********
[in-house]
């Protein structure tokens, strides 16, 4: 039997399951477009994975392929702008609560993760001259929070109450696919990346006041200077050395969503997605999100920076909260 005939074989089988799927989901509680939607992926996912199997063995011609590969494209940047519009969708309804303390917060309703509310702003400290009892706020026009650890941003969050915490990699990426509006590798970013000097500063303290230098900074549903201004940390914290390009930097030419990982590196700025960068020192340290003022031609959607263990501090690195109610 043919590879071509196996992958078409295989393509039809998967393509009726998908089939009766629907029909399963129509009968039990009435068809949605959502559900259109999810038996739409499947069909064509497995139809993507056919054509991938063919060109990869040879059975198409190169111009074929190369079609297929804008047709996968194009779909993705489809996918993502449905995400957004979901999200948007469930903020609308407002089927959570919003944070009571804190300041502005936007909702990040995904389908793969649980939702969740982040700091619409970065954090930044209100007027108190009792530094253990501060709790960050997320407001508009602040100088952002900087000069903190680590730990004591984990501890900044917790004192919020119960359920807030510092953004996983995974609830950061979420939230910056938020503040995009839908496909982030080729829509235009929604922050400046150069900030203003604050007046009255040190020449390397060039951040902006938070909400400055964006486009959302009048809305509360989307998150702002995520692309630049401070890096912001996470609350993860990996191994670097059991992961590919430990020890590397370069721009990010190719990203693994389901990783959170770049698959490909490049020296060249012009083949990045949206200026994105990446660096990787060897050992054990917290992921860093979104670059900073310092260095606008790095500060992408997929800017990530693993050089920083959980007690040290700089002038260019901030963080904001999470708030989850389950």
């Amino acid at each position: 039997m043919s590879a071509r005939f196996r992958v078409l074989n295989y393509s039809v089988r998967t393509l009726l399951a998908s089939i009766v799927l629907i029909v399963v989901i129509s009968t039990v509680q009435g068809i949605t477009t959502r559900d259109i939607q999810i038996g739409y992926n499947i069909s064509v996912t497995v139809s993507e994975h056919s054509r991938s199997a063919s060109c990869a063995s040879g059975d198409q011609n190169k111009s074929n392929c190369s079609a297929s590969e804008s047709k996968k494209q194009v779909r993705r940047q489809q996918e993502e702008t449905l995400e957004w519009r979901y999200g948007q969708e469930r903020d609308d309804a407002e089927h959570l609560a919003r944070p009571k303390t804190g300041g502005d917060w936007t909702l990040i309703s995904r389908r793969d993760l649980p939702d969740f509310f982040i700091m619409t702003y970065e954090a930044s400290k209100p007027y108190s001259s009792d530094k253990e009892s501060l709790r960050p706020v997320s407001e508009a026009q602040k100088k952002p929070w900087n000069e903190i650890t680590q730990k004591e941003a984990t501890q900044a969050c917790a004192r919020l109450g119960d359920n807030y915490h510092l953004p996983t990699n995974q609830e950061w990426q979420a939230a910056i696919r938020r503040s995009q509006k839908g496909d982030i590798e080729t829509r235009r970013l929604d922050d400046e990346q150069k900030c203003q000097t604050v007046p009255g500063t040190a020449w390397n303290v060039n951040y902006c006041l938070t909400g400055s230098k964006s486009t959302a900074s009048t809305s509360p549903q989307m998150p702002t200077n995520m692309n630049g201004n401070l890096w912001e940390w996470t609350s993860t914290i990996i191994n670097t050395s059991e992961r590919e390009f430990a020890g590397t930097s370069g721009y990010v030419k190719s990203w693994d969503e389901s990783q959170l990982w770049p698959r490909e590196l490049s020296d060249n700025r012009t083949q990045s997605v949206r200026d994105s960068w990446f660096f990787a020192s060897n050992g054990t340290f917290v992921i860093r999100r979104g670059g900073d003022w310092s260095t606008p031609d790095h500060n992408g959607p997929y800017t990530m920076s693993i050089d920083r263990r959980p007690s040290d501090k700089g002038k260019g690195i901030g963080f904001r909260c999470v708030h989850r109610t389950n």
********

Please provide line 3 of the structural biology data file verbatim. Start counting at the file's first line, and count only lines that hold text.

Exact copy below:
């Amino acid at each position: 039997m043919s590879a071509r005939f196996r992958v078409l074989n295989y393509s039809v089988r998967t393509l009726l399951a998908s089939i009766v799927l629907i029909v399963v989901i129509s009968t039990v509680q009435g068809i949605t477009t959502r559900d259109i939607q999810i038996g739409y992926n499947i069909s064509v996912t497995v139809s993507e994975h056919s054509r991938s199997a063919s060109c990869a063995s040879g059975d198409q011609n190169k111009s074929n392929c190369s079609a297929s590969e804008s047709k996968k494209q194009v779909r993705r940047q489809q996918e993502e702008t449905l995400e957004w519009r979901y999200g948007q969708e469930r903020d609308d309804a407002e089927h959570l609560a919003r944070p009571k303390t804190g300041g502005d917060w936007t909702l990040i309703s995904r389908r793969d993760l649980p939702d969740f509310f982040i700091m619409t702003y970065e954090a930044s400290k209100p007027y108190s001259s009792d530094k253990e009892s501060l709790r960050p706020v997320s407001e508009a026009q602040k100088k952002p929070w900087n000069e903190i650890t680590q730990k004591e941003a984990t501890q900044a969050c917790a004192r919020l109450g119960d359920n807030y915490h510092l953004p996983t990699n995974q609830e950061w990426q979420a939230a910056i696919r938020r503040s995009q509006k839908g496909d982030i590798e080729t829509r235009r970013l929604d922050d400046e990346q150069k900030c203003q000097t604050v007046p009255g500063t040190a020449w390397n303290v060039n951040y902006c006041l938070t909400g400055s230098k964006s486009t959302a900074s009048t809305s509360p549903q989307m998150p702002t200077n995520m692309n630049g201004n401070l890096w912001e940390w996470t609350s993860t914290i990996i191994n670097t050395s059991e992961r590919e390009f430990a020890g590397t930097s370069g721009y990010v030419k190719s990203w693994d969503e389901s990783q959170l990982w770049p698959r490909e590196l490049s020296d060249n700025r012009t083949q990045s997605v949206r200026d994105s960068w990446f660096f990787a020192s060897n050992g054990t340290f917290v992921i860093r999100r979104g670059g900073d003022w310092s260095t606008p031609d790095h500060n992408g959607p997929y800017t990530m920076s693993i050089d920083r263990r959980p007690s040290d501090k700089g002038k260019g690195i901030g963080f904001r909260c999470v708030h989850r109610t389950n």